Working with Horses II
Posted by Irina Yastrebova on Sunday, December 14, 2008 12:32 PM
Body Language
After reading the previous blog you probably realize that body language is very important with horses. Hence, they cannot speak, they express themselves with movement. They read humans according to the body language: your posture, the way you move, look, speed of your movement, it's intensity. Calm, confident movement without fear or concern gives horses confidence in the handler. The worst thing you can do is being fearful, jumpy, sudden, sneaky and indecisive. I never try to fool horses. I do not hide a halter in an attempt to sneak close and catch a horse off guard. That is sure way to teach your horse you are not a trustworthy person. If he decides to leave because he sees me with a halter in my hands it's his choice. I must work more on building confidence and trust between us. Understanding your horse's body language is very important. Most people who work with horses can easily tell if a horse is scared, upset or content. However, a lot of time people do not really observe their horse and miss out on little signals that can prevent big arguments. The wonderful thing about horses that they do not hide their intentions. You can say: "Everything is written on their faces (literally)." Even though they do not talk. Many times they are easier to understand than humans.
Saving energy
Another aspect of horse's nature is preserving energy. All creatures including humans have that built-in system. In nature finding food, water and shelter takes a lot of work and wasting energy is very unwise. If you want to change your horse's behavior you do not necessarily have to teach the new one. You just need to show your horse that the unwanted behavior is a waste of his energy. For example, your horse fidgets and moves around when tied up. Every time he steps out of the place where you want him to stand you ask him to move back. If he overshoots and moves more other way ask him to move back to where you want him to stand. The only place you stop asking him to move is the middle. Trust me it does not take a long time for them to figure that out and they start standing quietly and actually content because they know their place. However, do not loose your temper, do not hurt your horse and do not change the way you ask. It requires a ton of patience and very clear mind to see what is going on. And you must remember to correct him every time he moves out of place without you asking him.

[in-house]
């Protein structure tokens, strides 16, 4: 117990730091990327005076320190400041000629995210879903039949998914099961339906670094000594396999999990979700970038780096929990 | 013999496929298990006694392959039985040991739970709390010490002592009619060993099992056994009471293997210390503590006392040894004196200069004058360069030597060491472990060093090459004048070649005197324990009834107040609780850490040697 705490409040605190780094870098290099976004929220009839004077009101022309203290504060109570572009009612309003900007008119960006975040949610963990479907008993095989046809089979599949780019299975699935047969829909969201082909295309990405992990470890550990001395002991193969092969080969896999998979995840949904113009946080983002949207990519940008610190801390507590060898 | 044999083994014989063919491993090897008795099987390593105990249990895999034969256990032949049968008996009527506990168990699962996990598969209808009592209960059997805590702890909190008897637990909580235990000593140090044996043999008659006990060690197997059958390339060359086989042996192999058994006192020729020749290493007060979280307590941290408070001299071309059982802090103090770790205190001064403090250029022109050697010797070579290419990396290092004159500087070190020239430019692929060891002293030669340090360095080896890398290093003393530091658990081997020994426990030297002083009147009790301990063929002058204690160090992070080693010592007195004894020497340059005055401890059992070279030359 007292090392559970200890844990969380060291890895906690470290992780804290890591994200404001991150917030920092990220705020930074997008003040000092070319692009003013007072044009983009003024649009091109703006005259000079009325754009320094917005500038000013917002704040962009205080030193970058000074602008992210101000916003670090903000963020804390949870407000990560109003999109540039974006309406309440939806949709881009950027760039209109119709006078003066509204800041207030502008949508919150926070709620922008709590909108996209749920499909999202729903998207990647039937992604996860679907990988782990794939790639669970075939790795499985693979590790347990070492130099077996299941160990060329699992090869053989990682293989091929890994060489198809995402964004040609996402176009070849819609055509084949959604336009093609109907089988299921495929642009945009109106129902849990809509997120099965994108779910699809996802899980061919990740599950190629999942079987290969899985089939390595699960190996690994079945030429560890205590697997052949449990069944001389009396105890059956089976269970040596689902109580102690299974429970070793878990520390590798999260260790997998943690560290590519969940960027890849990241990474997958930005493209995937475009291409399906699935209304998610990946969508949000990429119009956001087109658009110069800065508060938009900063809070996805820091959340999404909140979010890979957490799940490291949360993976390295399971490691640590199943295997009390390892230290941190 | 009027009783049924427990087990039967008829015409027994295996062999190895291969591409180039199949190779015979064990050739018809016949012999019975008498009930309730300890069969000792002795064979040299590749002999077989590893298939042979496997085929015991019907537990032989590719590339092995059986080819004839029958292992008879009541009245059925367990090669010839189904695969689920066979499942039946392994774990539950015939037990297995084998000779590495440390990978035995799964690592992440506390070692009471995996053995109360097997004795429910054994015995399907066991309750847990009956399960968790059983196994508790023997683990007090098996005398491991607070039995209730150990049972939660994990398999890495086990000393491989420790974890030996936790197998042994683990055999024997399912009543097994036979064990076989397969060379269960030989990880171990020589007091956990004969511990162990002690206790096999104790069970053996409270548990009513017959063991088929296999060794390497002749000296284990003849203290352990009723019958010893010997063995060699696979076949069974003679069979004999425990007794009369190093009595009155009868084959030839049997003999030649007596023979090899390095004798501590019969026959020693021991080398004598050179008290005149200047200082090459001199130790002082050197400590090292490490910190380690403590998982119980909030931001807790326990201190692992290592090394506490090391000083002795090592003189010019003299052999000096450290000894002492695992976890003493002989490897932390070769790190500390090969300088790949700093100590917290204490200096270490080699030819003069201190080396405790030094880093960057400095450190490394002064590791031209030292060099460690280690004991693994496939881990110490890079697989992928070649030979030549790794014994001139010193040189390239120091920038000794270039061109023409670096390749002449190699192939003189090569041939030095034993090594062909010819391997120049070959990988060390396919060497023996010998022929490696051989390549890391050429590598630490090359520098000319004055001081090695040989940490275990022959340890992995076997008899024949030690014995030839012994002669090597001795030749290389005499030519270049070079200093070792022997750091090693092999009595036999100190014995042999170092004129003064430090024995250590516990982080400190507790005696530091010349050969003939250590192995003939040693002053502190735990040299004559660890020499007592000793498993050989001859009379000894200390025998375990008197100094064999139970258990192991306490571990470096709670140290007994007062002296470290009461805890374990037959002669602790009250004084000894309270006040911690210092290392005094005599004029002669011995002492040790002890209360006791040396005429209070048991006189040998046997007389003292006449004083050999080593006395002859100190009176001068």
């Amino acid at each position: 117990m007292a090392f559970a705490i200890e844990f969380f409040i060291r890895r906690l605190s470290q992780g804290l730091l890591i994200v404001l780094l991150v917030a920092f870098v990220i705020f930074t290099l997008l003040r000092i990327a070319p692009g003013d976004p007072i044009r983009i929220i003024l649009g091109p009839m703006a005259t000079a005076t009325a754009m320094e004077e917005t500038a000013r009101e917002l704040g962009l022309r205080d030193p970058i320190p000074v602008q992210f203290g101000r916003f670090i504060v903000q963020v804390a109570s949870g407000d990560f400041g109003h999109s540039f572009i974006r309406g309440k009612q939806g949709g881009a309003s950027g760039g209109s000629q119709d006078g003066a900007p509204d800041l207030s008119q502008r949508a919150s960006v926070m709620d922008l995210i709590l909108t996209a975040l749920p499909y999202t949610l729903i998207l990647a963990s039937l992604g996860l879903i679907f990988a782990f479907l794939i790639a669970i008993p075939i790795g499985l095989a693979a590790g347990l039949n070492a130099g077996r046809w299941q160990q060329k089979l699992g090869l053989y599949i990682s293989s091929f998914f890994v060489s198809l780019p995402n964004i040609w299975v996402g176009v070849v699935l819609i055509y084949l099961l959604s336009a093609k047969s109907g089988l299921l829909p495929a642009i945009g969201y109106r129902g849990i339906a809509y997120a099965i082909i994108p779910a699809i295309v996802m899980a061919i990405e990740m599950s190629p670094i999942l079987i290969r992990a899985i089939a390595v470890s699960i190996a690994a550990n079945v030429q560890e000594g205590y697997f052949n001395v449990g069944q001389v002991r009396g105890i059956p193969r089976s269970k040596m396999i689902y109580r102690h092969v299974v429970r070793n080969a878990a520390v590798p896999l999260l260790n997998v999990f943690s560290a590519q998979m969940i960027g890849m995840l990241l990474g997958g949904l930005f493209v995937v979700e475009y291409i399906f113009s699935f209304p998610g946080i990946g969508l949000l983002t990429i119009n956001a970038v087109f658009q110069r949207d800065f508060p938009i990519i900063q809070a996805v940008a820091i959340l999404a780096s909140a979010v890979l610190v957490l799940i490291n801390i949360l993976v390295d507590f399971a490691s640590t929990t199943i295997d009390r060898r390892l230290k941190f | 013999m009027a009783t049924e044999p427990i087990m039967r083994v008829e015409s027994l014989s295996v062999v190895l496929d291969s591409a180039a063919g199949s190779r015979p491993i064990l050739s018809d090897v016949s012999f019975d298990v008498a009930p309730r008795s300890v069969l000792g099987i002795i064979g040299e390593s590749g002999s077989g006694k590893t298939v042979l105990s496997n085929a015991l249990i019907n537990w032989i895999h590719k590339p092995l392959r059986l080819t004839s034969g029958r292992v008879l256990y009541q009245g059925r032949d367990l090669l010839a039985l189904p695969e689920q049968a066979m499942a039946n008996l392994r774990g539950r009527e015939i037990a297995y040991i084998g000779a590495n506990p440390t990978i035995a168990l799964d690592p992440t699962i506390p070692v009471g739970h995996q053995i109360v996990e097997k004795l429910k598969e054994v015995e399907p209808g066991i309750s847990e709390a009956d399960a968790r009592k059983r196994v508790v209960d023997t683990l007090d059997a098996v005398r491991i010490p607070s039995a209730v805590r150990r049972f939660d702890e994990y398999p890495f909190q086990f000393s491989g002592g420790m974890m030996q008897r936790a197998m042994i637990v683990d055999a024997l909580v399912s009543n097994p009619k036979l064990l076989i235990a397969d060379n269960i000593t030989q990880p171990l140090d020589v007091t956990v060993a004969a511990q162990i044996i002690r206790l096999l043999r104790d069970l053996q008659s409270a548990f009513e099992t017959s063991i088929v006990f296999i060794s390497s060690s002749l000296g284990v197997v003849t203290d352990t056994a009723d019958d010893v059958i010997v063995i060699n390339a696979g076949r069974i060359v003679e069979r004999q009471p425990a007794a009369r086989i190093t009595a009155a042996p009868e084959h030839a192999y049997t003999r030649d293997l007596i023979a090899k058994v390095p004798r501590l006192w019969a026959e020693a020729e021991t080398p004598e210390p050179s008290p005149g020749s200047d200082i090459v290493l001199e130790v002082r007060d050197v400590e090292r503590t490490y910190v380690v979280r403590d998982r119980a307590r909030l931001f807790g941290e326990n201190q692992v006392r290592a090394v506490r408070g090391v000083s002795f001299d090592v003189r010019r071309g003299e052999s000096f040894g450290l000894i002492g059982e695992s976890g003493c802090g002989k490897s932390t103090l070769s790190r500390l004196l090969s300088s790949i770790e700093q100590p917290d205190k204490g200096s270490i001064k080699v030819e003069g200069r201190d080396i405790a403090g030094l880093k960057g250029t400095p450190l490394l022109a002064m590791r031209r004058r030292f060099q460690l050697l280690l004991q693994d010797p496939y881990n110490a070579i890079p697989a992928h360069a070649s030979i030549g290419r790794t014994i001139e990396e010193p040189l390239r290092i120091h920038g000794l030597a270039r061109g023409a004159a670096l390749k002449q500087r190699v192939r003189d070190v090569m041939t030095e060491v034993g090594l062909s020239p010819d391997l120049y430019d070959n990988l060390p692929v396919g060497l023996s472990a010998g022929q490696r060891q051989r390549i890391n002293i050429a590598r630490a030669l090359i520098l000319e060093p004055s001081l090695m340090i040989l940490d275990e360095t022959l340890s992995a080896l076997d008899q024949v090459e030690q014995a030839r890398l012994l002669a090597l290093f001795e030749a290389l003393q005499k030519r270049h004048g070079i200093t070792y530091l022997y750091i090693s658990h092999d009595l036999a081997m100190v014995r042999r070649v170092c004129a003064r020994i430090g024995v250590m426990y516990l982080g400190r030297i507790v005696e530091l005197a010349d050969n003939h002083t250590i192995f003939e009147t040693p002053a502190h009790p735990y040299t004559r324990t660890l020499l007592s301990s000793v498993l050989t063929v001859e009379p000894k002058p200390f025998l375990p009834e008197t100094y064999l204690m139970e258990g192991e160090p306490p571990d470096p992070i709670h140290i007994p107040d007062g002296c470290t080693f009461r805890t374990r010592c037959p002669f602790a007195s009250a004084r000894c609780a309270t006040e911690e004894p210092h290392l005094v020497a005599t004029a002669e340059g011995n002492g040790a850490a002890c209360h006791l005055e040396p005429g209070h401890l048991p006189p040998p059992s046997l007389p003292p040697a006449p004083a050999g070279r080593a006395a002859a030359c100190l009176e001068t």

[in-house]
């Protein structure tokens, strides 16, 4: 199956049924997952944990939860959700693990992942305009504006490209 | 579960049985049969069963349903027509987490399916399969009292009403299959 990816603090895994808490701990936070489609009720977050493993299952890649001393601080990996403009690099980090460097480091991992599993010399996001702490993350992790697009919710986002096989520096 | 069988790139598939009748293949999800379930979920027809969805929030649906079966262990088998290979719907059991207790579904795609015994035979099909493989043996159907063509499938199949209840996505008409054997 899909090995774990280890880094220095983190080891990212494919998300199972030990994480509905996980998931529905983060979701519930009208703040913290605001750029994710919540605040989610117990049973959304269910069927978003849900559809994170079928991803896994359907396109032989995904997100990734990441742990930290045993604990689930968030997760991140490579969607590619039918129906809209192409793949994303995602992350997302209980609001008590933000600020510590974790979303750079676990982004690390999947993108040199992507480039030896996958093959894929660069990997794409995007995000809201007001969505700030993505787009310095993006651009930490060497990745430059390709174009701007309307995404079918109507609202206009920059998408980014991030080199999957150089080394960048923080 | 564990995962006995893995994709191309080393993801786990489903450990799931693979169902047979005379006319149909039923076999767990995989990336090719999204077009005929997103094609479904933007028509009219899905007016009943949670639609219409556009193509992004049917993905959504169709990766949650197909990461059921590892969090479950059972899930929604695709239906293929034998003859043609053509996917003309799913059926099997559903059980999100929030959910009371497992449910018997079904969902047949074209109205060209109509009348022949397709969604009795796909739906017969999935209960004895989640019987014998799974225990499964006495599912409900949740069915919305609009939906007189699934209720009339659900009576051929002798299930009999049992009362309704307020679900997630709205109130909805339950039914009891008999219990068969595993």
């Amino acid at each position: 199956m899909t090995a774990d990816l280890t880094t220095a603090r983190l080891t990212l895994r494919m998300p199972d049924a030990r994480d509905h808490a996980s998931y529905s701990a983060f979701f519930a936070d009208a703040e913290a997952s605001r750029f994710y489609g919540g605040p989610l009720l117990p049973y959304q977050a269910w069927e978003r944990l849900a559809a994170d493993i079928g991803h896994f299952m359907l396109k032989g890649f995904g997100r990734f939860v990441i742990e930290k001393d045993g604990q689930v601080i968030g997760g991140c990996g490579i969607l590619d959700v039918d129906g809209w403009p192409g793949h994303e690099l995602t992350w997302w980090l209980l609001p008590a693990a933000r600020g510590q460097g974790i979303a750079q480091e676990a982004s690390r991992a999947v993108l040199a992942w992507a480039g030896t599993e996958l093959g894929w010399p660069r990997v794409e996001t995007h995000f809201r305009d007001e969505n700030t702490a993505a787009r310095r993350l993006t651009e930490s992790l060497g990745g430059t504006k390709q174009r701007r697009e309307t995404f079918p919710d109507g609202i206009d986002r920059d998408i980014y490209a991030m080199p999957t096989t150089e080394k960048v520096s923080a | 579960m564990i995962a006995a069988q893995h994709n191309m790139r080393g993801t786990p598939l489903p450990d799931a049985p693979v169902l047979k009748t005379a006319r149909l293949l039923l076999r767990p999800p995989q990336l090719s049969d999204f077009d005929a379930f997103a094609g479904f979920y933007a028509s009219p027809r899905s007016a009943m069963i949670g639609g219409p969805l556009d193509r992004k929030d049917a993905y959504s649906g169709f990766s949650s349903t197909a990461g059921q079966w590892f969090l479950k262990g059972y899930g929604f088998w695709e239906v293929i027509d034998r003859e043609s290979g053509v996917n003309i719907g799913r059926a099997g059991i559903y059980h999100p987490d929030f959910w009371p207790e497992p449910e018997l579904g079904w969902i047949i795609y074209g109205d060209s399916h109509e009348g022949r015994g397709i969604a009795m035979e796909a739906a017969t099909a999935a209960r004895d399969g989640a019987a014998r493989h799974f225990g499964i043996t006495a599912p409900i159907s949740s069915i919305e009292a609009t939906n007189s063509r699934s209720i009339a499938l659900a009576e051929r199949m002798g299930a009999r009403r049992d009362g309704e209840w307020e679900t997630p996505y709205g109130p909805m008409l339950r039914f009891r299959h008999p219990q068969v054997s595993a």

Two-way communication
One of the most critical principles to successfully work with horses is to listen to them. Never, ever use any method or instructions as a recipe. What can do wonders for one horse can be a nightmare to another. They are living creatures with temperaments, history and a few skeletons in their closets. Constantly monitor how your horse takes your requests and your leadership. You will learn so much about your horse and you will be able to see what is working and what is not. Knowing different methods of working with horses is a good idea. Gives you a variety of options. However, you will notice that you start to modify and create your own little tricks simply from every day learning from horses. Always be ready to step back, scale down and simplify things. What is a next step to learn for one horse may take 10 new steps for another. Before you decide to act on a certain behavior problem try to find out what causes it. For example, I have a horse in training that used to have a very bad saddle on his back. But it was a while ago, and his back is healed. However, every time I touched him around withers with a brush, my hand or while saddling he would pin his ears and threaten me with his teeth. From white marks left after saddle sores and very tight muscles around the base of his neck I knew there was a problem. Instead of getting after him for such aggressive behavior I would pat his head and upper neck, talk to him softly but most importantly I made sure my saddle fits him and I worked on his muscles gently massaging and mobilizing his neck. After 2 months he stopped threatening me with his teeth, generally relaxed a lot and actually he is a very interesting horse to work with: sensitive, curios and gentle.
Happy riding...
 
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My blog is about teaching, riding and training. I share what is important to me in my work with horses and riders. The writing helps me to think things over and have a better understanding of training ideas and priciples.
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